Archive for the ‘Ex Cathedra’ Category

Rare sea croc fossil found in Denmark

Friday, May 10th, 2019

The white chalk cliffs of Stevns Klint on the Danish island of Zealand are geological marvels, one of the best exposed Cretaceous-Tertiary boundaries in the world, complete with a visible record of the ash cloud created when the Chicxulub meteorite crashed off the coast of the Yucatán Peninsula 65 million years ago and caused the greatest mass extinction of all time. A thin grey line of clay divides the white chalk at the bottom from the line above it; it is a literal boundary line marking the end of the Cretaceous.

The cliffs are replete with fossils documenting plant and animal life before the meteorite and their recovery afterwards. Many are embedded in the cliff face and the constant erosion makes it a very productive site for fossil hunters.

Amateur geologist Peter Bennicke has made several important finds there, most recently two teeth and two armour plates from a 66-million-year-old crocodilian. The plates, also known as osteoderms, are sheets of bone under the skin of crocodiles that are coated with horn-like material. They’re what give crocodiles that armor-like plating down their back and sides.

“The patterns in the armour plates vary among different types of crocodiles, but along with the two long and slender teeth we can confidently deduce that the crocodile is of the Thoracosaurus genus, which was the most prevalent sea crocodile of the time – just about the end of the Cretaceous period and the beginning of the Tertiary period,” said Jesper Milan, a museum curator with Geomuseum Faxe.

Thoracosaurus survived the mass extinction rather well, living long into the Danian era. They had long, slender jaws with curved teeth which worked with deadly efficiency at catching fish. Their fossils have been found far from the coastlines of their era, indicating that they were strong swimmers who hunted their prey far from land.

Jesper Milan notes that only a few loose Thoracosaurus teeth from the end of the Cretaceous have been found in Denmark before. The discovery of teeth and plates from a specimen on the other side of the boundary is of greater importance than their modest dimensions might suggest because they fill an important gap in the fossil record.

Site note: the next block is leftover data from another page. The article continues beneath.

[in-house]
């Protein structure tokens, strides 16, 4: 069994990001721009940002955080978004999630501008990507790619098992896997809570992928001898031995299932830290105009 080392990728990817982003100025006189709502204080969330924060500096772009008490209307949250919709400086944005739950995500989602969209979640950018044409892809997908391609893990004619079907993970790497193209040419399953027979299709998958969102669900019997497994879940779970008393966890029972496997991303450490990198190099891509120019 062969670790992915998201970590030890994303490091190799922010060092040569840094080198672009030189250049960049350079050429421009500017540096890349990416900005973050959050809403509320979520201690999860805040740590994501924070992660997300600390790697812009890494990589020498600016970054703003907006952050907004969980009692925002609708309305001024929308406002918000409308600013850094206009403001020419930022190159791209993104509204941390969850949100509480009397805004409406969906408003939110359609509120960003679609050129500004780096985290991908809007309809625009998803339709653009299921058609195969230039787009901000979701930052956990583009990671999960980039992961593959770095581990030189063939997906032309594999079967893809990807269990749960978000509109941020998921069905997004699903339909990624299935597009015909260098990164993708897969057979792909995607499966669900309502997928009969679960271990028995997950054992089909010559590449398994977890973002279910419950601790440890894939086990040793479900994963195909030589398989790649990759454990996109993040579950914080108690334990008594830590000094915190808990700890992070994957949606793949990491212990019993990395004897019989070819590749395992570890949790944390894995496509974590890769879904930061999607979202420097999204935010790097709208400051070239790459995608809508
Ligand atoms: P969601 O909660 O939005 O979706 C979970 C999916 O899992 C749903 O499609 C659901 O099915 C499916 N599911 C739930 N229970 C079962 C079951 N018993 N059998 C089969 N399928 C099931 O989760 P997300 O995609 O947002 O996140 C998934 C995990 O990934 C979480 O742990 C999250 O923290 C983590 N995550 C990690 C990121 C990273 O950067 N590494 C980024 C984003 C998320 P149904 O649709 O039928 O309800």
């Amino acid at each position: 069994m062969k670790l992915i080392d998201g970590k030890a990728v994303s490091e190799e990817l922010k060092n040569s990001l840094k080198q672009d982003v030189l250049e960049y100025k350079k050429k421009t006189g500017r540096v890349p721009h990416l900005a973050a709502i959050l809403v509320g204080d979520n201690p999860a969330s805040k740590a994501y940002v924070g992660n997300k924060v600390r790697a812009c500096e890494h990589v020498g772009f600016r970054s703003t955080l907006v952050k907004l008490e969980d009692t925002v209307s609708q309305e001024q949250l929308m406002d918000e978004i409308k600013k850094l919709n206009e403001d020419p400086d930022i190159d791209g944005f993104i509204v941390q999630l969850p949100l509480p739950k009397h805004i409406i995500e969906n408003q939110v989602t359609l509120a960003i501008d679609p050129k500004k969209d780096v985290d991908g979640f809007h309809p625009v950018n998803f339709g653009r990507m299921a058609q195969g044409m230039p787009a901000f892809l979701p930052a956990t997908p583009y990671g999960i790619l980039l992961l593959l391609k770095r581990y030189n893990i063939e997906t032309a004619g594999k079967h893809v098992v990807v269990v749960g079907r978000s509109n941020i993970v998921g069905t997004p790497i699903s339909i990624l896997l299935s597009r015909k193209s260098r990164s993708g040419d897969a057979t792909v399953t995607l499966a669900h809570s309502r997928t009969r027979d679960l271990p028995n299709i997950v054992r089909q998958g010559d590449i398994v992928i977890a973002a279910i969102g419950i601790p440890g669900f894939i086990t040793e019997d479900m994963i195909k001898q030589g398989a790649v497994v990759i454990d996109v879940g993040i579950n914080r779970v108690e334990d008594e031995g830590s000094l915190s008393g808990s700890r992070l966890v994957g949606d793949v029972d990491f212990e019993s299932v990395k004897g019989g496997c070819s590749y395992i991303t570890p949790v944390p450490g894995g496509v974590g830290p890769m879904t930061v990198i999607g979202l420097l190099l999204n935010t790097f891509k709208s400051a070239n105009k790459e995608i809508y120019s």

The fossils will go on display at the Geomuseum Faxe later this year.

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Leonardo’s St Jerome coming to US

Tuesday, April 30th, 2019

St. Jerome Praying in the Wilderness by Leonardo da Vinci is coming to the US in July. It will go on display at the Metropolitan Museum of Art to commemorate the 500th anniversary of the master’s death. The  painting is part of the Vatican Museum’s collection, which, inconceivably vast though it is, only has this one painting by Leonardo da Vinci. As a matter of fact, it is the only painting by Leonardo da Vinci in Rome. It is also one of maybe a half-dozen paintings whose attribution to Leonardo da Vinci has never been in doubt.

Four of the 15 or so surviving Leonardo paintings are incomplete, and St. Jerome is one of the four. The lion is still a drawn outline, as are Jerome’s foot, his robe draped on the ground, left hand, outstretched right arm holding a stone, one of his attributes, with which he will beat his chest. A church in the upper right of the panel is also a rough outline.

The painting represents Jerome (A.D. 347–420), a major saint and theologian of the Christian Church. The scene is based on the story of his later life, which he spent as a hermit in the desert, according to the 13th-century Golden Legend. The penitent Jerome—aged, gaunt, and nearly toothless—kneels in prayerful meditation before a cave in a rocky landscape. Reclining before Jerome is the tame lion, his companion in the desert and a central figure in the story of Jerome’s life. The saint’s face and gestures convey Leonardo’s theories on human physiognomy and the psychology of expression.

In its unfinished state, the painting shows us that Leonardo did not proceed in a wholly disciplined way. He was particularly interested in creating a detailed, anatomically correct under drawing for the saint’s ascetic body. The elegant silhouette of the reclining lion seems now especially powerful, because there is almost no modeling beyond the outlines. A close examination of the paint surface reveals the presence of Leonardo’s fingerprints, especially in the upper-left portion of the composition. Leonardo used his fingers to distribute the pigments and create a soft-focus effect in the sky and landscape.

Leonardo was painfully slow at painting, which is one of the reasons his oeuvre is so miniscule. He started this panel around 1483 when he was in Milan. When he died in Amboise, France, in 1519, it was still far from finished. We don’t know who commissioned it or why Leonardo kept altering it and working on it nigh onto 40 years.

The work is currently on display in a new location, the Braccio Di Carlo Magno on the left side of St. Peter’s Square, instead of in its usual spot in the Pinacoteca Vaticana. Access is free and the location is much more conducive to quiet contemplation than the frenetic mob scene in the Vatican Museum.